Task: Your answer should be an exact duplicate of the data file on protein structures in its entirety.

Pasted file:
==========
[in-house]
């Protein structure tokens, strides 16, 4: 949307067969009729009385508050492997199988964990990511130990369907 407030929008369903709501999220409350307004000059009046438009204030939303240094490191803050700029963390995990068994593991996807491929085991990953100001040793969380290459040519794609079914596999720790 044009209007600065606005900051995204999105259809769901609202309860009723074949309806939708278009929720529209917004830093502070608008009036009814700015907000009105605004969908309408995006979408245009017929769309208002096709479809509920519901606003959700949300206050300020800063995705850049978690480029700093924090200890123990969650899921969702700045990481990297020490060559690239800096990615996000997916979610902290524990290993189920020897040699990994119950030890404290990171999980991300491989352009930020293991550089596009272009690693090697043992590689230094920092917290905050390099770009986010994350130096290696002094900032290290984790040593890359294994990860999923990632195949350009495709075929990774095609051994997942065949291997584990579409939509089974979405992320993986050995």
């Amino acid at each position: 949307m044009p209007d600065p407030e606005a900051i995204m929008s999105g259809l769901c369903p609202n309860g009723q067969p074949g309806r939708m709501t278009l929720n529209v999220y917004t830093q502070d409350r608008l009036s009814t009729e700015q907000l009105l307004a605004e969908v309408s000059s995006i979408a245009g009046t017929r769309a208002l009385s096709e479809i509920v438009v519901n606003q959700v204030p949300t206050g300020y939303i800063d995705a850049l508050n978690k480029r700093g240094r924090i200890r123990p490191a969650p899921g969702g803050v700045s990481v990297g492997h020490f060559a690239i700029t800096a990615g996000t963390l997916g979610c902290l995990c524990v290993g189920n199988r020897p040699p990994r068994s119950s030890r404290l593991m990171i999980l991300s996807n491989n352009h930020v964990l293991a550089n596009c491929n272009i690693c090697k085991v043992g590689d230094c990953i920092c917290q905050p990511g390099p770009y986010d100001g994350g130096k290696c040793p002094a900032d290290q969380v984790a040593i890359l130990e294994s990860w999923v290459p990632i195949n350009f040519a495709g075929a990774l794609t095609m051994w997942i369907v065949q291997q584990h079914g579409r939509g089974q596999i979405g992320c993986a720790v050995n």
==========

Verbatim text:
[in-house]
């Protein structure tokens, strides 16, 4: 949307067969009729009385508050492997199988964990990511130990369907 407030929008369903709501999220409350307004000059009046438009204030939303240094490191803050700029963390995990068994593991996807491929085991990953100001040793969380290459040519794609079914596999720790 044009209007600065606005900051995204999105259809769901609202309860009723074949309806939708278009929720529209917004830093502070608008009036009814700015907000009105605004969908309408995006979408245009017929769309208002096709479809509920519901606003959700949300206050300020800063995705850049978690480029700093924090200890123990969650899921969702700045990481990297020490060559690239800096990615996000997916979610902290524990290993189920020897040699990994119950030890404290990171999980991300491989352009930020293991550089596009272009690693090697043992590689230094920092917290905050390099770009986010994350130096290696002094900032290290984790040593890359294994990860999923990632195949350009495709075929990774095609051994997942065949291997584990579409939509089974979405992320993986050995």
């Amino acid at each position: 949307m044009p209007d600065p407030e606005a900051i995204m929008s999105g259809l769901c369903p609202n309860g009723q067969p074949g309806r939708m709501t278009l929720n529209v999220y917004t830093q502070d409350r608008l009036s009814t009729e700015q907000l009105l307004a605004e969908v309408s000059s995006i979408a245009g009046t017929r769309a208002l009385s096709e479809i509920v438009v519901n606003q959700v204030p949300t206050g300020y939303i800063d995705a850049l508050n978690k480029r700093g240094r924090i200890r123990p490191a969650p899921g969702g803050v700045s990481v990297g492997h020490f060559a690239i700029t800096a990615g996000t963390l997916g979610c902290l995990c524990v290993g189920n199988r020897p040699p990994r068994s119950s030890r404290l593991m990171i999980l991300s996807n491989n352009h930020v964990l293991a550089n596009c491929n272009i690693c090697k085991v043992g590689d230094c990953i920092c917290q905050p990511g390099p770009y986010d100001g994350g130096k290696c040793p002094a900032d290290q969380v984790a040593i890359l130990e294994s990860w999923v290459p990632i195949n350009f040519a495709g075929a990774l794609t095609m051994w997942i369907v065949q291997q584990h079914g579409r939509g089974q596999i979405g992320c993986a720790v050995n």